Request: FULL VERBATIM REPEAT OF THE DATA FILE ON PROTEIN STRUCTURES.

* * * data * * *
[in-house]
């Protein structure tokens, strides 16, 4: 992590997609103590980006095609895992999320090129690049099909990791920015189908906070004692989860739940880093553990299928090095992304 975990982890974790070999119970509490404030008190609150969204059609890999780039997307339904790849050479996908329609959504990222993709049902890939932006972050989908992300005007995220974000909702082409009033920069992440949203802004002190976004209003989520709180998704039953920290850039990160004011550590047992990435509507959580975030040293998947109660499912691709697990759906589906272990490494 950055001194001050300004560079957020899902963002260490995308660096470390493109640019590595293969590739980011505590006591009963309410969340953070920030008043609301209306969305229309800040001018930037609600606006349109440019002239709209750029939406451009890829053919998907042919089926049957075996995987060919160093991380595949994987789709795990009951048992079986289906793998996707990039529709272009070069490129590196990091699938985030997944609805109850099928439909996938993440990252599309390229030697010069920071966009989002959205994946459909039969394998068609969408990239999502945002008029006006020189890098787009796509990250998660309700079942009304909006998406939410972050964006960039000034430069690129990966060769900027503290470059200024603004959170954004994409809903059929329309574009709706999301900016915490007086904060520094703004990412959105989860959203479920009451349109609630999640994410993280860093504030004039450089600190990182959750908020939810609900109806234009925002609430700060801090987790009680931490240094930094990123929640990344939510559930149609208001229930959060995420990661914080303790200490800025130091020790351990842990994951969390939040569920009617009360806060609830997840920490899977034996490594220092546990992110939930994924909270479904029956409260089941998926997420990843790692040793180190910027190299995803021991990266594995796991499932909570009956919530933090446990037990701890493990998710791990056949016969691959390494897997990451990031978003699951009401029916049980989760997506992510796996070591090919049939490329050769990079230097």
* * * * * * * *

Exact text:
[in-house]
């Protein structure tokens, strides 16, 4: 992590997609103590980006095609895992999320090129690049099909990791920015189908906070004692989860739940880093553990299928090095992304 975990982890974790070999119970509490404030008190609150969204059609890999780039997307339904790849050479996908329609959504990222993709049902890939932006972050989908992300005007995220974000909702082409009033920069992440949203802004002190976004209003989520709180998704039953920290850039990160004011550590047992990435509507959580975030040293998947109660499912691709697990759906589906272990490494 950055001194001050300004560079957020899902963002260490995308660096470390493109640019590595293969590739980011505590006591009963309410969340953070920030008043609301209306969305229309800040001018930037609600606006349109440019002239709209750029939406451009890829053919998907042919089926049957075996995987060919160093991380595949994987789709795990009951048992079986289906793998996707990039529709272009070069490129590196990091699938985030997944609805109850099928439909996938993440990252599309390229030697010069920071966009989002959205994946459909039969394998068609969408990239999502945002008029006006020189890098787009796509990250998660309700079942009304909006998406939410972050964006960039000034430069690129990966060769900027503290470059200024603004959170954004994409809903059929329309574009709706999301900016915490007086904060520094703004990412959105989860959203479920009451349109609630999640994410993280860093504030004039450089600190990182959750908020939810609900109806234009925002609430700060801090987790009680931490240094930094990123929640990344939510559930149609208001229930959060995420990661914080303790200490800025130091020790351990842990994951969390939040569920009617009360806060609830997840920490899977034996490594220092546990992110939930994924909270479904029956409260089941998926997420990843790692040793180190910027190299995803021991990266594995796991499932909570009956919530933090446990037990701890493990998710791990056949016969691959390494897997990451990031978003699951009401029916049980989760997506992510796996070591090919049939490329050769990079230097």